The men of Joppa, having treacherously drowned some 200 Jews, Judas Maccabeus fell upon the town “and set the haven on fire by night, and burned the boats, and put to the sword those that had fled thither” (2 Macc 12:3 ff). Jonathan took the city, in which Apollonius had placed a garrison (1 Macc 11:47 ff). It was not easy to hold, and some years later it was captured again by Simon, who garrisoned the place, completed the harbor and raised the fortifications (1 Macc 12:36 f; 13:11; 14:5–34). It is recorded as part of Simon’s glory that he took it “for a haven, and made it an entrance for the isles of the sea,” the Jews thus possessing for the first time a seaport through which commerce might be fully developed. It was taken by Pompey and joined to the province of Syria (Ant., XIV, iv, 4; BJ, I, vii, 7). Caesar restored it to the Jews under Hyrcanus (Ant., XIV, x, 6). It was among the cities given by Antony to Cleopatra (XV, iv, 1). Caesar added it to the kingdom of Herod (vii. 3; BJ, I, xx, 3), and at his death it passed to Archelaus (Ant., XVII, xi, 4; BJ, II, vi, 3). At his deposition it was attached to the Roman province. The inhabitants were now zealous Jews, and in the Roman wars it suffered heavily. After a massacre by Cestius Gallus, in which 8,400 of the people perished, it was left desolate. Thus it became a resort of the enemies of Rome, who turned pirates, and preyed upon the shipping in the neighboring waters. The place was promptly captured and destroyed by Vespasian. The people took to their boats, but a terrific storm burst upon them, dashing their frail craft to pieces on the rocks, so that vast numbers perished (BJ, III, ix, 2–4). At a later time it was the seat of a bishopric. During the Crusades it had a checkered history, being taken, now by the Christians, now by the Moslems. It was captured by the French under Kleber in 1799. It was fortified by the English, and afterward extended by the Turks (Baedeker, Palestine, 130).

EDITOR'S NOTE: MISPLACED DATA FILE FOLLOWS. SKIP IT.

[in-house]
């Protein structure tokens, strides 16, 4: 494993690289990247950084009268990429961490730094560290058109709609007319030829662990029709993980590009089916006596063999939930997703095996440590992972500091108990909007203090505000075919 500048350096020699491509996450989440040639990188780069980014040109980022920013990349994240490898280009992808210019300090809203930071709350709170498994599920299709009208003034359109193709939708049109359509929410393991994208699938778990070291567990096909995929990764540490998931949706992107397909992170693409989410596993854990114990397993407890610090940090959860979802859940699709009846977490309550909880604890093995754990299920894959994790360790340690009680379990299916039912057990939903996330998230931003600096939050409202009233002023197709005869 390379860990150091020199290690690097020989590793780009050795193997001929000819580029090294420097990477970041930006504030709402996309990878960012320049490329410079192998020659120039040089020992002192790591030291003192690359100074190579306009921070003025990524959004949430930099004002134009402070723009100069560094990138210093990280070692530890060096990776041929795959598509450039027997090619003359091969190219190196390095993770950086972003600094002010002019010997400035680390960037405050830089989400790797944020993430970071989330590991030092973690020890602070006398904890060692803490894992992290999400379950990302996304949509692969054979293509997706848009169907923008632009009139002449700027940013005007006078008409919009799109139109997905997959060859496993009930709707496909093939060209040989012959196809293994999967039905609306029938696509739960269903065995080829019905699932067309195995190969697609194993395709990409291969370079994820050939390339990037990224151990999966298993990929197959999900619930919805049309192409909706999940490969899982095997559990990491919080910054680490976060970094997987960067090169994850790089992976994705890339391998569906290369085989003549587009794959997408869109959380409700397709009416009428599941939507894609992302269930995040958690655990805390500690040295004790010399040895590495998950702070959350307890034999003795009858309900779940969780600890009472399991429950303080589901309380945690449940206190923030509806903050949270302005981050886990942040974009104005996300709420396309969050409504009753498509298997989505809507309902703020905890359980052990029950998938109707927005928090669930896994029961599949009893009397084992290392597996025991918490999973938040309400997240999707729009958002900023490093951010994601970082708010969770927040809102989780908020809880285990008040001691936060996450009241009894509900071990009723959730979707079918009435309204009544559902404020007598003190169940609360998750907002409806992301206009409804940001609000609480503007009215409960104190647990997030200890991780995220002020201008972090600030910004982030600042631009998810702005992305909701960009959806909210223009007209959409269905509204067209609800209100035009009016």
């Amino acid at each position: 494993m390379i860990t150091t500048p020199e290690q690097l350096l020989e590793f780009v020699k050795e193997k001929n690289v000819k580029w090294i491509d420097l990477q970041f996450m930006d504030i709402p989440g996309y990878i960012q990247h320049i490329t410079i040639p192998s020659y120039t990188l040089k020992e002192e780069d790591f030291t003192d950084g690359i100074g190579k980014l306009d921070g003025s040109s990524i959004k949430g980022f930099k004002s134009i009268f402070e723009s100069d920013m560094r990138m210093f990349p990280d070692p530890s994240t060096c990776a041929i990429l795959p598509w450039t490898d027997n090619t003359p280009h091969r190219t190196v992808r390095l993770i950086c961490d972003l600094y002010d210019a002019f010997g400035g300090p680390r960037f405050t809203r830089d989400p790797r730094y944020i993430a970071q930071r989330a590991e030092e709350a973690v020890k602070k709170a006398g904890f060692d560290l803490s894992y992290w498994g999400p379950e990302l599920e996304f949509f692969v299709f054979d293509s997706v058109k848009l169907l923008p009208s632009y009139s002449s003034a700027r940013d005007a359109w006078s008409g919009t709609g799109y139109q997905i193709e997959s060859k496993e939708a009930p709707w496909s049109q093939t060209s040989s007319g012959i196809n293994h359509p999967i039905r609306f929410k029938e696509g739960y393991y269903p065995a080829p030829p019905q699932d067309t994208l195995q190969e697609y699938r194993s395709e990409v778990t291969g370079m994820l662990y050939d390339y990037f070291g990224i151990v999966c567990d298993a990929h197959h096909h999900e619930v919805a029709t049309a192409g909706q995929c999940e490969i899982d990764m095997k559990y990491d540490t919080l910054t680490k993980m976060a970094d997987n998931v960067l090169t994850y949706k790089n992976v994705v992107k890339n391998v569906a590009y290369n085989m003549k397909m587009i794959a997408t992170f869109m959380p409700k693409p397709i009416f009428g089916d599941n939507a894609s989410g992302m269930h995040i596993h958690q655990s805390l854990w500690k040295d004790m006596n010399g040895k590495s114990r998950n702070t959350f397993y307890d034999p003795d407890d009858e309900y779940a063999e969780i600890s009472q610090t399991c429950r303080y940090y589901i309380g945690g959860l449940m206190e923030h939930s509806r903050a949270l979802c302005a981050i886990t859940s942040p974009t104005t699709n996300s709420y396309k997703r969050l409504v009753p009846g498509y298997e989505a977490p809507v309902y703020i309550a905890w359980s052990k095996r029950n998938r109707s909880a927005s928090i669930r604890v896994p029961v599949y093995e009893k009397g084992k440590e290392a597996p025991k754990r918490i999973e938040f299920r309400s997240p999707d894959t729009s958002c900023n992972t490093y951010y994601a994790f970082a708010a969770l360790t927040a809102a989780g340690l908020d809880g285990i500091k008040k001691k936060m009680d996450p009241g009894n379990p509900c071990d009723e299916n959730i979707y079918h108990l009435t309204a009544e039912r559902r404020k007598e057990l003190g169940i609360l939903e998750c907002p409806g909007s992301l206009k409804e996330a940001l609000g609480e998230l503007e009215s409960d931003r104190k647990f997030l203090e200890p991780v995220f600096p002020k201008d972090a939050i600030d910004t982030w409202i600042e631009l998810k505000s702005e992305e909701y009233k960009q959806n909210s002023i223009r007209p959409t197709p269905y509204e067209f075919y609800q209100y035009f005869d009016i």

“Unto them of Zidon also and Tyre they gave carrs, that they should bring cedar trees from Libanus, which should be brought by floats to the haven of Joppa, according as it was commanded them by Cyrus king of the Persians. And he pitched his tents against Joppa: but; they of Joppa shut him out of the city, because Apollonius had a garrison there. Then Jonathan laid siege unto it: whereupon they of the city let him in for fear: and so Jonathan won Joppa. Then Jonathan met the king with great pomp at Joppa, where they saluted one another, and lodged. Simon also went forth, and passed through the country unto Ascalon, and the holds there adjoining, from whence he turned aside to Joppa, and won it. Also he sent Jonathan the son of Absolom, and with him a great power, to Joppa: who casting out them that were therein remained there in it. And as he was honourable in all his acts, so in this, that he took Joppa for an haven, and made an entrance to the isles of the sea, Moreover he fortified Joppa, which lieth upon the sea, and Gazera, that bordereth upon Azotus, where the enemies had dwelt before: but he placed Jews there, and furnished them with all things convenient for the reparation thereof.) Furthermore he sent unto him Athenobius, one of his friends, to commune with him, and say, Ye withhold Joppa and Gazera; with the tower that is in Jerusalem, which are cities of my realm. And whereas thou demandest Joppa and Gazera, albeit they did great harm unto the people in our country, yet will we give thee an hundred talents for them. Hereunto Athenobius answered him not a word; Now when Apollonius the son of Menestheus was sent into Egypt for the coronation of king Ptolemeus Philometor, Antiochus, understanding him not to be well affected to his affairs, provided for his own safety: whereupon he came to Joppa, and from thence to Jerusalem: The men of Joppa also did such an ungodly deed: they prayed the Jews that dwelt among them to go with their wives and children into the boats which they had prepared, as though they had meant them no hurt. And when the town was shut up, he went backward, as if he would return to root out all them of the city of Joppa.”
1 Esdras 5:55; 1 Maccabees 10:75–76; 11:6; 12:33; 13:11; 14:5, 34; 15:28, 35; 2 Maccabees 4:21; 12:3, 7 KJVA
More information about Jaffa
The modern Yafo is built on a rocky mound 116 ft. high, at the edge of the sea. A reef of rocks runs parallel to the shore a short distance out. It may be rounded in calm weather by lighter vessels, and it affords a certain amount of protection. There is a gap in the reef through which the boats pass that meet the steamers calling here. In time of storm the passage is dangerous. On one of these rocks Perseus is said to have rescued the chained Andromeda from the dragon. Yafa is a prosperous town, profiting much by the annual streams of pilgrims who pass through it on their way to visit the holy places in Palestine. A good trade is done with Egypt, Syria and Constantinople. Soap, sesame, wheat and oranges are the chief exports. The famous gardens and orange groves of Jaffa form one of the main sights of interest. The Christians and the Moslems have rival traditions as to the site of the house of Simon the tanner. The remains of the house of Tabitha are also pointed out. From Jaffa to Jerusalem the first railway in Palestine was built.
“Joppa,” ISBE, paragraph 32960.